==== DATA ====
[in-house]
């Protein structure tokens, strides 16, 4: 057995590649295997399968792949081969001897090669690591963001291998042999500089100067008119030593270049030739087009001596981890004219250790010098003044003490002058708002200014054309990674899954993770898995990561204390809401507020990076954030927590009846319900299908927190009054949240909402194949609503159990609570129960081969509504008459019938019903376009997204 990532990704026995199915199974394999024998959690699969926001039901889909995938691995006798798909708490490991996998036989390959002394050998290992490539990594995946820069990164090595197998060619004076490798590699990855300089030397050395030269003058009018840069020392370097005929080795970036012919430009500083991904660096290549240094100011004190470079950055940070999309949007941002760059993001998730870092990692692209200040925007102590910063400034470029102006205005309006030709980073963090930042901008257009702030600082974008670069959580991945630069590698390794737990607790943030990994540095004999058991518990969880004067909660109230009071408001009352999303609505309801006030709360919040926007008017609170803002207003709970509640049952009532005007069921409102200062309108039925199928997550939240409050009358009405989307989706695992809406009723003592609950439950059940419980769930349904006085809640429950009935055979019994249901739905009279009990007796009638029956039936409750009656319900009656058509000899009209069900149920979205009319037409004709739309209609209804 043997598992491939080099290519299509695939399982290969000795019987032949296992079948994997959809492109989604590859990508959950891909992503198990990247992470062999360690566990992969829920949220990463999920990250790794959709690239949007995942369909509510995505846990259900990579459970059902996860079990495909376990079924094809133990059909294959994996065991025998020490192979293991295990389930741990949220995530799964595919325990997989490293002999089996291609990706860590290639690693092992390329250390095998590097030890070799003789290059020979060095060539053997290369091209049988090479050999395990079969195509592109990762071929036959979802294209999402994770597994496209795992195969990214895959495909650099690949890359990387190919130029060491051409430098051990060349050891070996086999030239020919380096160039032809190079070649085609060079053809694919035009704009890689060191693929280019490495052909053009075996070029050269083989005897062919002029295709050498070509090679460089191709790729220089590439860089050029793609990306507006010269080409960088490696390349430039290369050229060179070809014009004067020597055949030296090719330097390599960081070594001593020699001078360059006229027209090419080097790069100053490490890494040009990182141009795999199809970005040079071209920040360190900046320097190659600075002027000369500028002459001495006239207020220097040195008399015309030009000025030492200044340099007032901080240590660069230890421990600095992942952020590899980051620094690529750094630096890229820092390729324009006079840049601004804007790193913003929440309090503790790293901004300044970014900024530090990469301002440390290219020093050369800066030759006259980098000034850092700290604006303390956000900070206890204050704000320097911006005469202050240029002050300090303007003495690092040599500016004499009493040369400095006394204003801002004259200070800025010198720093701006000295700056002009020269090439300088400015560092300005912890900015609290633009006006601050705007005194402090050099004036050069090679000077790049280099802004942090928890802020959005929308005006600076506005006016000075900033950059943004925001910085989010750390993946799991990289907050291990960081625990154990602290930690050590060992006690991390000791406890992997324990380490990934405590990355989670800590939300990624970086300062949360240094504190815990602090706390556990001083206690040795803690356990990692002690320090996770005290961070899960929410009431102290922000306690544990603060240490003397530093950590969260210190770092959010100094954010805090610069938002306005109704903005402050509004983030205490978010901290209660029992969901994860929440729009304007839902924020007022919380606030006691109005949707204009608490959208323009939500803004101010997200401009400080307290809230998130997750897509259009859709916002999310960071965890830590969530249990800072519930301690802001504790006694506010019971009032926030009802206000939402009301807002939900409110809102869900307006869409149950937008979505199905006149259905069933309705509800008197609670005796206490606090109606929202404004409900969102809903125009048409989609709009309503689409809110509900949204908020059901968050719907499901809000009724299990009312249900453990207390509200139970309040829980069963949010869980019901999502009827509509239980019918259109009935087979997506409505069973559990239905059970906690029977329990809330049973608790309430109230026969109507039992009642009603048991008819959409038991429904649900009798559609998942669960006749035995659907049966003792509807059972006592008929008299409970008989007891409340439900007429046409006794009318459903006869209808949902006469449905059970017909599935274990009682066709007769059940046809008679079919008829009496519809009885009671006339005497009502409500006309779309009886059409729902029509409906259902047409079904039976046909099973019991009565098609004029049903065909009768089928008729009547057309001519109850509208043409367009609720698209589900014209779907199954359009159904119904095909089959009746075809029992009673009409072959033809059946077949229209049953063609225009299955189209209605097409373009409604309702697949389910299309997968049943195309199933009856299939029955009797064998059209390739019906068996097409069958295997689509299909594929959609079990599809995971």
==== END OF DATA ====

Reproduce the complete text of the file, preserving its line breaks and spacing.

[in-house]
């Protein structure tokens, strides 16, 4: 057995590649295997399968792949081969001897090669690591963001291998042999500089100067008119030593270049030739087009001596981890004219250790010098003044003490002058708002200014054309990674899954993770898995990561204390809401507020990076954030927590009846319900299908927190009054949240909402194949609503159990609570129960081969509504008459019938019903376009997204 990532990704026995199915199974394999024998959690699969926001039901889909995938691995006798798909708490490991996998036989390959002394050998290992490539990594995946820069990164090595197998060619004076490798590699990855300089030397050395030269003058009018840069020392370097005929080795970036012919430009500083991904660096290549240094100011004190470079950055940070999309949007941002760059993001998730870092990692692209200040925007102590910063400034470029102006205005309006030709980073963090930042901008257009702030600082974008670069959580991945630069590698390794737990607790943030990994540095004999058991518990969880004067909660109230009071408001009352999303609505309801006030709360919040926007008017609170803002207003709970509640049952009532005007069921409102200062309108039925199928997550939240409050009358009405989307989706695992809406009723003592609950439950059940419980769930349904006085809640429950009935055979019994249901739905009279009990007796009638029956039936409750009656319900009656058509000899009209069900149920979205009319037409004709739309209609209804 043997598992491939080099290519299509695939399982290969000795019987032949296992079948994997959809492109989604590859990508959950891909992503198990990247992470062999360690566990992969829920949220990463999920990250790794959709690239949007995942369909509510995505846990259900990579459970059902996860079990495909376990079924094809133990059909294959994996065991025998020490192979293991295990389930741990949220995530799964595919325990997989490293002999089996291609990706860590290639690693092992390329250390095998590097030890070799003789290059020979060095060539053997290369091209049988090479050999395990079969195509592109990762071929036959979802294209999402994770597994496209795992195969990214895959495909650099690949890359990387190919130029060491051409430098051990060349050891070996086999030239020919380096160039032809190079070649085609060079053809694919035009704009890689060191693929280019490495052909053009075996070029050269083989005897062919002029295709050498070509090679460089191709790729220089590439860089050029793609990306507006010269080409960088490696390349430039290369050229060179070809014009004067020597055949030296090719330097390599960081070594001593020699001078360059006229027209090419080097790069100053490490890494040009990182141009795999199809970005040079071209920040360190900046320097190659600075002027000369500028002459001495006239207020220097040195008399015309030009000025030492200044340099007032901080240590660069230890421990600095992942952020590899980051620094690529750094630096890229820092390729324009006079840049601004804007790193913003929440309090503790790293901004300044970014900024530090990469301002440390290219020093050369800066030759006259980098000034850092700290604006303390956000900070206890204050704000320097911006005469202050240029002050300090303007003495690092040599500016004499009493040369400095006394204003801002004259200070800025010198720093701006000295700056002009020269090439300088400015560092300005912890900015609290633009006006601050705007005194402090050099004036050069090679000077790049280099802004942090928890802020959005929308005006600076506005006016000075900033950059943004925001910085989010750390993946799991990289907050291990960081625990154990602290930690050590060992006690991390000791406890992997324990380490990934405590990355989670800590939300990624970086300062949360240094504190815990602090706390556990001083206690040795803690356990990692002690320090996770005290961070899960929410009431102290922000306690544990603060240490003397530093950590969260210190770092959010100094954010805090610069938002306005109704903005402050509004983030205490978010901290209660029992969901994860929440729009304007839902924020007022919380606030006691109005949707204009608490959208323009939500803004101010997200401009400080307290809230998130997750897509259009859709916002999310960071965890830590969530249990800072519930301690802001504790006694506010019971009032926030009802206000939402009301807002939900409110809102869900307006869409149950937008979505199905006149259905069933309705509800008197609670005796206490606090109606929202404004409900969102809903125009048409989609709009309503689409809110509900949204908020059901968050719907499901809000009724299990009312249900453990207390509200139970309040829980069963949010869980019901999502009827509509239980019918259109009935087979997506409505069973559990239905059970906690029977329990809330049973608790309430109230026969109507039992009642009603048991008819959409038991429904649900009798559609998942669960006749035995659907049966003792509807059972006592008929008299409970008989007891409340439900007429046409006794009318459903006869209808949902006469449905059970017909599935274990009682066709007769059940046809008679079919008829009496519809009885009671006339005497009502409500006309779309009886059409729902029509409906259902047409079904039976046909099973019991009565098609004029049903065909009768089928008729009547057309001519109850509208043409367009609720698209589900014209779907199954359009159904119904095909089959009746075809029992009673009409072959033809059946077949229209049953063609225009299955189209209605097409373009409604309702697949389910299309997968049943195309199933009856299939029955009797064998059209390739019906068996097409069958295997689509299909594929959609079990599809995971």